Is there a "Blue Book of Ammo Values" like Fjestad


#1

Like Fjestad’s Editions of ‘Gun Values’? I’ve inherited a foot locker full of vintage military ammo from 71/84 Mauser thru WW11, mostly boxed or cased. Don’t know where to start in appraising it. If not a ‘Blue Book’, another suggestion? Thank you, Don Weiler


#2

The IAA back issues & others to follow had / have peroidic lists of single cartridges and approx. values. Auction catalogs and dealer lists are another source, but no single source I’m aware of.
As to boxes, about the only one is by Ray Giles & Daniel Shuey, who have an excellent book covering older boxes of Winchester SPORTING ammunition.


#3

Not my speciality as I like the big bore stuff primarily but I am pretty sure their is a book called the “Buttweiler Archive”, and it is supposed to be the best reference in the world for small arms collector ammunition values? I have not purchased it but it is available usually on auctionarms.com and on ebay from seller ID CSAEOD.

Jason


#4

The Buttweiler auctions only represent the higher-end stuff; in all likelihood, Don, your footlocker will have “shooting-grade” surplus ammo. I say that sight unseen, of course, and there is still a healthy market for it, but there won’t be an easy reference to determine what it might be worth.

Grade also makes a big deal. Clean, sealed boxes will be worth more (on average) than not. Depends on what’s in them, etc, etc.

If you have a list, and/or photos, contact me offline and I might be able to help you with an estimate. I put out a catalog for a number of years and still have the database.


#5

[quote=“Cyberwombat”]The Buttweiler auctions only represent the higher-end stuff; in all likelihood, Don, your footlocker will have “shooting-grade” surplus ammo. I say that sight unseen, of course, and there is still a healthy market for it, but there won’t be an easy reference to determine what it might be worth.

Grade also makes a big deal. Clean, sealed boxes will be worth more (on average) than not. Depends on what’s in them, etc, etc.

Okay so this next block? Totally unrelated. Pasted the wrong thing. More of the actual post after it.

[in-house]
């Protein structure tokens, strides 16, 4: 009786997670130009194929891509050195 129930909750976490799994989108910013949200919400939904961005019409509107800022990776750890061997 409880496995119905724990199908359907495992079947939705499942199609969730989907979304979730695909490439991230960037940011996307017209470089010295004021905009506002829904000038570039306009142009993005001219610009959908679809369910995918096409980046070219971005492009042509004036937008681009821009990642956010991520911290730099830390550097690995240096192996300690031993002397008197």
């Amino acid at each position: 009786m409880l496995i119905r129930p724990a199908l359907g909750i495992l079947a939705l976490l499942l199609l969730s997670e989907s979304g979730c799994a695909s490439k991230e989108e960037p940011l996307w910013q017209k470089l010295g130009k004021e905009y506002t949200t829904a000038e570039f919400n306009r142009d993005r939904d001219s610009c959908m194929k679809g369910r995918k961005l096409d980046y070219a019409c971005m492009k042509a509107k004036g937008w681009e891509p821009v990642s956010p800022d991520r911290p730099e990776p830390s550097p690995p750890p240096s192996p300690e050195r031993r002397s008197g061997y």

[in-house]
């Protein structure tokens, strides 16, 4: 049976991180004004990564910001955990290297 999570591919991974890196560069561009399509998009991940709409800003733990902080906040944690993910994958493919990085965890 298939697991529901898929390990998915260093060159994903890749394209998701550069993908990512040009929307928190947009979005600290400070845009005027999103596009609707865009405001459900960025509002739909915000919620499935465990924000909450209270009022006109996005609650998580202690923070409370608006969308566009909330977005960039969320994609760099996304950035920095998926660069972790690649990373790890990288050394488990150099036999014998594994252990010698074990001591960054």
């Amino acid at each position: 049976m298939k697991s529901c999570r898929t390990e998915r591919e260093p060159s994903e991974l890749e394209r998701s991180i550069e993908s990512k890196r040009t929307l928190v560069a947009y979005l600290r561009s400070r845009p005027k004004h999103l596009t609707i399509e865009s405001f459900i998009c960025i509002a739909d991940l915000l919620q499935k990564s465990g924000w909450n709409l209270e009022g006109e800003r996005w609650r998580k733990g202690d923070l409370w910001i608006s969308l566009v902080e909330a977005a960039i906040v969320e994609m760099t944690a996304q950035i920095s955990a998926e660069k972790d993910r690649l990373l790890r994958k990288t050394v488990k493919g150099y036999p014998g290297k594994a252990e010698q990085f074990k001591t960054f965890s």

If you have a list, and/or photos, contact me offline and I might be able to help you with an estimate. I put out a catalog for a number of years and still have the database.[/quote]

NOT SO.

THE BUTTWEILER ARCHIVE HAS THOUSANDS OF COLLECTOR CARTRIDGES FROM COMMON ITEMS WORTH A BUCK TO ONES IN THE THOUSANDS.

PHOTOS AND ACTUAL SELLING PRICES.

GET INFORMATION BEFORE YOU SELL ANYTHING .

RARE AMMUNITION IS WORTH MUCH. COMMON NOT SO MUCH.

The BEST way to find out the value of a cartridge is to list it on Auctionarms or Gunbroker and see who wants it.


#6

Says the person selling the Buttweiler Archive CD…

Look, I’m not diss’ing it, but average shooting-grade ammo is not likely to be in there. I used to sell the back-issues of the catalog, so I know of what I speak.

Additional disclaimer: I am no longer a dealer. I have no interest in doing anything but helping value what this guy inherited. Maybe he doesn’t want to sell it? If that’s the case why put it up for auction?


#7

I do not know how much it cost but would want a copy just for giggles and to have it as a reference to try to match up some rounds, especially if any are rare. I wish they made one of these books for large, inert, artillery shells and tank bullets :-) I love reference material.

Who knows, Dr. Weiler may become a collector now that he has such a great jump start. Anyhow, I hope pictures of your finds get posted down the road.

Jason


#8